Buffett: New approach needed on hunger in Africa

OMAHA, Neb. — Philanthropist Howard Buffett will be talking to a room full of people who believe in the power of hybrid seeds and fertilizer today when he releases his new report on fighting hunger in Africa at the World Food Prize symposium.

The event was established, after all, by an Iowa native who won a Nobel Peace Prize for his efforts to increase food production in developing nations with the use of hybrid crops. Norman Borlaug, who died in 2009, was known as the father of the "Green Revolution."

But Buffett says no one solution can help the several hundred million struggling farmers across Africa. He hopes to convince aid groups that a variety of approaches are needed and more attention must be given to soil conditions.

Buffett said he's seen how important soil differences can be on land he farms in Illinois, Nebraska and South Africa. Africa has hundreds of soil types in 54 countries. While fertilizer and better seeds might help in some places, most small farmers in Africa can't afford that, so aid groups also need to offer other solutions, such as teaching farmers to use cover crops and no-till techniques, he said.

"People want to make agriculture simple," Buffett said. "It's not."


The event Borlaug founded draws agriculture officials from around the world each year to talk about what can be done to fight hunger.

Buffett, one of this year's keynote speakers, acknowledged his message about the complexity of Africa's problems isn't entirely new, but he hopes his famous last name and decade of experience at his foundation will help it get attention. And it doesn't hurt that his foundation is in the process of giving away $1 billion of the fortune earned by his father, Warren Buffett.

"A 'Green Revolution' really won't work for the majority of African farmers," Buffett said, referring to Borlaug's work with hybrids. "We need a brown revolution," focusing on soil types.

He noted two previous reports, one in 2004 commissioned by the United Nations and one in 2008 from the International Assessment of Agricultural Knowledge, Science and Technology, support his view that multiple approaches and improving soil quality were keys to fighting hunger in Africa.

His interest in helping farmers there runs deep, partly because of his own background as a farmer and the amount of time he's spent in the developing world. Buffett has visited more than 95 countries to document the challenges of preserving fragile resources as a photographer. And he travels regularly with his philanthropy.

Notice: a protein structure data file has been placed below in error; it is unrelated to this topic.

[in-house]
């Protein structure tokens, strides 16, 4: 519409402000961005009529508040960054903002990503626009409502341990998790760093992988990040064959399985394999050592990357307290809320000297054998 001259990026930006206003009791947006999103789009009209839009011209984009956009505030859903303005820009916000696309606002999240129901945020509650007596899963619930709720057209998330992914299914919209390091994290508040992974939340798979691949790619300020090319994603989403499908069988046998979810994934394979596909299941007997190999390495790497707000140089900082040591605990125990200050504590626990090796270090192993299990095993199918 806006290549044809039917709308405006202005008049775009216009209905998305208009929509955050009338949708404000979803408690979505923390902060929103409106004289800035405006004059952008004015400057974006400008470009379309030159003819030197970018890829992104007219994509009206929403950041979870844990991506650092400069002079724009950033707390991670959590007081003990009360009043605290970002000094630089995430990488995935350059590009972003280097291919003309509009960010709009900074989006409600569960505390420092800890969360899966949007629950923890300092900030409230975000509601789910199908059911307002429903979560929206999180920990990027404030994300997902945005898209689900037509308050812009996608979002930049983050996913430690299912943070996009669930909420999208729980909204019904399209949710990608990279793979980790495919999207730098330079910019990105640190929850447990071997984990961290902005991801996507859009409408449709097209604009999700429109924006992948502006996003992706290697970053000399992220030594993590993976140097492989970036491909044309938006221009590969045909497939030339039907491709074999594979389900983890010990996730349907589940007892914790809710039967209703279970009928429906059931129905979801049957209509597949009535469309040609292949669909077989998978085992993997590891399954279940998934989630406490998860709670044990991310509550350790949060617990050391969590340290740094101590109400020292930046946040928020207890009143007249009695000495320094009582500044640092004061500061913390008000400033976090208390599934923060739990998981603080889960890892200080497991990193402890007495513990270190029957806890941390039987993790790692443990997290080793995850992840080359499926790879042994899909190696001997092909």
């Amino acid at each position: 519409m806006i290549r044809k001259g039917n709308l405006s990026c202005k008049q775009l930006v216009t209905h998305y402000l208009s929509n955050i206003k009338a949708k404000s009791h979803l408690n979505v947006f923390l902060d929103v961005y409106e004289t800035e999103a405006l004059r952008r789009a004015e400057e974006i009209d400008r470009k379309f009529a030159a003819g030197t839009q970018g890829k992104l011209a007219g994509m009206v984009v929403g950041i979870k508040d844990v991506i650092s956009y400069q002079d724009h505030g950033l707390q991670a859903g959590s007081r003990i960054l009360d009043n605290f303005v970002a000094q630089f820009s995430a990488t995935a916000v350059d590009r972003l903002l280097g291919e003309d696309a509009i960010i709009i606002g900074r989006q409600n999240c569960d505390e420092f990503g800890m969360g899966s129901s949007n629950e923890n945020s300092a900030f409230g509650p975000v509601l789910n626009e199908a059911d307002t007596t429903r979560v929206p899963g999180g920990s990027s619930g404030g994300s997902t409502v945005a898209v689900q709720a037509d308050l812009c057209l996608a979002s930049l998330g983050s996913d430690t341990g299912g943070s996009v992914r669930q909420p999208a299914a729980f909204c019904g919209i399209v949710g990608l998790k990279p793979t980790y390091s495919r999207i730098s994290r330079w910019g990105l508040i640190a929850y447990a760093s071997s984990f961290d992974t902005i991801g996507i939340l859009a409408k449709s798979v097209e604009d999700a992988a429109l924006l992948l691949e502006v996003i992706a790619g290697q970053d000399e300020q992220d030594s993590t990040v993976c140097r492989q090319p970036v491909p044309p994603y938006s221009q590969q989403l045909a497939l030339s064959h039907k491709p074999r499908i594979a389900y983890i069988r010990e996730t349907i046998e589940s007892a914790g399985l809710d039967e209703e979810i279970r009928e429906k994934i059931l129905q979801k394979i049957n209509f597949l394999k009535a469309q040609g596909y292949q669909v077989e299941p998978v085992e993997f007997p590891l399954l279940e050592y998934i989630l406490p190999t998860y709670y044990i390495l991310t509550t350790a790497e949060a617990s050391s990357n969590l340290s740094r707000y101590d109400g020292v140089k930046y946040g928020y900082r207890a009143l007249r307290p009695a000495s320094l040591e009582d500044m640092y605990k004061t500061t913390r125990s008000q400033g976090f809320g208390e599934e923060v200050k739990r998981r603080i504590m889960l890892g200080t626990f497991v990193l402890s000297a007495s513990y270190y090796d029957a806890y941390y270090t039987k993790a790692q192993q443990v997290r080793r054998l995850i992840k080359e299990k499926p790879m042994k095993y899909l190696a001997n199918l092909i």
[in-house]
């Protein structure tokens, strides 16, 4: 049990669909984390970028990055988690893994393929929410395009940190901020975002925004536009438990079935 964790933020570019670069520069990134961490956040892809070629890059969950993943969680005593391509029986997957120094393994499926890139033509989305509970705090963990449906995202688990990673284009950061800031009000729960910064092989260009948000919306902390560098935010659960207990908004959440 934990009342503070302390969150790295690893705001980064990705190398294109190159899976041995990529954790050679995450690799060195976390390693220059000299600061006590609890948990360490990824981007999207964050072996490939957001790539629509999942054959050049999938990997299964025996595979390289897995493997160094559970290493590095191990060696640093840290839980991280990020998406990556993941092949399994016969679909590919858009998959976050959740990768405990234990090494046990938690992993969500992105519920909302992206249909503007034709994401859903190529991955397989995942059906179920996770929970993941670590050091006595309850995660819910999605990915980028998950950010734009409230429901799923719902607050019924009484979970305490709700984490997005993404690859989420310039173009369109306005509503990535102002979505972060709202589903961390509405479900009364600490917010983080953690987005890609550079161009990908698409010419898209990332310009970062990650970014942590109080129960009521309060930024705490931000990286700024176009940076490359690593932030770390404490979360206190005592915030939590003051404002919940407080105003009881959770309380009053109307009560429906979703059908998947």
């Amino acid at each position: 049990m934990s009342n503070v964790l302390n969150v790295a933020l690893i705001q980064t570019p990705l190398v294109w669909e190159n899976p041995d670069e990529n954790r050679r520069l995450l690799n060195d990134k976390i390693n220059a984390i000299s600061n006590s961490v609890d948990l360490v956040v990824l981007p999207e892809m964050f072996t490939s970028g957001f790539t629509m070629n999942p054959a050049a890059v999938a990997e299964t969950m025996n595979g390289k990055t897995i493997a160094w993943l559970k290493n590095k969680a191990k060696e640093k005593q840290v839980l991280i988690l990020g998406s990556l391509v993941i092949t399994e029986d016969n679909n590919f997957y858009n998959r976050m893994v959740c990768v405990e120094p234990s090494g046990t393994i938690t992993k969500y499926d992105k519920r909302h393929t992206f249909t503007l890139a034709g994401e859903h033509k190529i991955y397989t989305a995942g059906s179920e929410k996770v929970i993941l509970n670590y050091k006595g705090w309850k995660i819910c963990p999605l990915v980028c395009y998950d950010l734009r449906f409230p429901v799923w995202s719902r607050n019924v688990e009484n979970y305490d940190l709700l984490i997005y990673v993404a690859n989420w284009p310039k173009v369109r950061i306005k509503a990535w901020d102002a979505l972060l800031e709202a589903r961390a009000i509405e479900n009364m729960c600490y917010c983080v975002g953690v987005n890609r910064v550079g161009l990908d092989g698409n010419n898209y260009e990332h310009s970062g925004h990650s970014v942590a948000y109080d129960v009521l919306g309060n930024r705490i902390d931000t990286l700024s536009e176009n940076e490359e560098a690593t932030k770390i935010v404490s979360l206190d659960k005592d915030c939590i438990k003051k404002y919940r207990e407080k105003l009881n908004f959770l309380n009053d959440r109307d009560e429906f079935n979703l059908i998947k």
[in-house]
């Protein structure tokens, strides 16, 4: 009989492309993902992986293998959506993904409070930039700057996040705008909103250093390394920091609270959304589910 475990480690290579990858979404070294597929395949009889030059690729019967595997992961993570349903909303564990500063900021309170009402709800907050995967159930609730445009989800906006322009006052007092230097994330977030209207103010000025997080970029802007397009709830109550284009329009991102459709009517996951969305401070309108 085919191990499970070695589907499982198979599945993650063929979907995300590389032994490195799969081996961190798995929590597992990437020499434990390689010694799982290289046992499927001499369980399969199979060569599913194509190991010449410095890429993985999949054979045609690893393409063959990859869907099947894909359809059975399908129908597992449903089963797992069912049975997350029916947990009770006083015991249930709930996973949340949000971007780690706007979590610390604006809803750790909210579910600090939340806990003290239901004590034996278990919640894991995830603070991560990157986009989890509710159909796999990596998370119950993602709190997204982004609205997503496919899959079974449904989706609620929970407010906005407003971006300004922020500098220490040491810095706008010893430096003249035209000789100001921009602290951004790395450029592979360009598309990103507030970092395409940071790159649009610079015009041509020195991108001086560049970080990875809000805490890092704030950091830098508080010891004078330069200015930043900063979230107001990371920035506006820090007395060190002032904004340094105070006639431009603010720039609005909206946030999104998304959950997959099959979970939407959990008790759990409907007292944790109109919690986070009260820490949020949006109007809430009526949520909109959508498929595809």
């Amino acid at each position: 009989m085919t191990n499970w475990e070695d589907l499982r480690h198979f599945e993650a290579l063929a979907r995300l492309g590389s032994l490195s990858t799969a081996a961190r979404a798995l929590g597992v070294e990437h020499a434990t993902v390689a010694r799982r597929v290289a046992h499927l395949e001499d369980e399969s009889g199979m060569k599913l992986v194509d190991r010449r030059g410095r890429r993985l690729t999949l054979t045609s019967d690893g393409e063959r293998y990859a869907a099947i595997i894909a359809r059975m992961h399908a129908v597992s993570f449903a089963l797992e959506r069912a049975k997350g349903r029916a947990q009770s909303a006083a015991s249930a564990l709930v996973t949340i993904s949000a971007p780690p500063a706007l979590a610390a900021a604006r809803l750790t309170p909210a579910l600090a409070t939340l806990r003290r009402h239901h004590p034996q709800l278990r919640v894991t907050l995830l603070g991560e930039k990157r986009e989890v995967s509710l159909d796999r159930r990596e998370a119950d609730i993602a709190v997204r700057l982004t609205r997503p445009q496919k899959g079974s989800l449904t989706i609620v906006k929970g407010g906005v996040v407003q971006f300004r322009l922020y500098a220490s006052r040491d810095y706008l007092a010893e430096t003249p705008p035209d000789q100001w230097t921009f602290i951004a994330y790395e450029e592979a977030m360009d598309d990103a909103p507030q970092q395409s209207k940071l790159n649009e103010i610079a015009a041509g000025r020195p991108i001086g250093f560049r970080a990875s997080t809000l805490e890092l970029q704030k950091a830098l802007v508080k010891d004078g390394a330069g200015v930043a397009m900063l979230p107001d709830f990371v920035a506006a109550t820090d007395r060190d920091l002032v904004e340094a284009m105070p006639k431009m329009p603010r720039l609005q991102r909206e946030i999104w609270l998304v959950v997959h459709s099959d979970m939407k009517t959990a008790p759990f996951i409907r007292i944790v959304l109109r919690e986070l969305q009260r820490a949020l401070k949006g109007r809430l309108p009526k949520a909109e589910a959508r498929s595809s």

Farm Journal Agricultural Foundation Chairman Andrew Weber said he's impressed with the hands-on way Buffett approaches his philanthropy.

"He travels extensively, rolls up his sleeves and gets in the middle of the action — and he thoroughly knows his subject matter," said Weber, who went to Afghanistan with Buffett in the spring. "There's no window dressing here — for a guy with the last name of Buffett, I'd call him a blue-collar philanthropist."

Buffett said he knows some groups may resist his message because they believe the best way to help poor farmers is by teaching them Western farming methods that rely on expensive fertilizer, hybrid seeds, irrigation and other technology. That's the model the "Green Revolution" used in Mexico, India and other countries.


Buffett said he's not against using irrigation, fertilizers, hybrid seeds and other technology in Africa, but those expensive measures don't always work in poor countries.

"We need to change the debate about how to help African farmers," he said.

He hopes to at least influence a few key players, and his name has helped open doors with at least one other major charity focused on fighting hunger. His father is giving the bulk of his roughly $41 billion Berkshire Hathaway fortune to the Bill & Melinda Gates Foundation over time.

"I've been really encouraged by some of the conversations I've had with folks at the Gates Foundation," Buffett said.

This week's conference in Des Moines, Iowa, also will honor the former presidents of Brazil and Ghana, who successfully halved the number of people in their countries suffering from hunger and poverty.

Luis Inacio Lula da Silva, who was Brazil's president from 2003 to 2010, and John Agyekum Kufuor, who served as Ghana's president from 2001 to 2009, will share this year's $250,000 World Food Prize.

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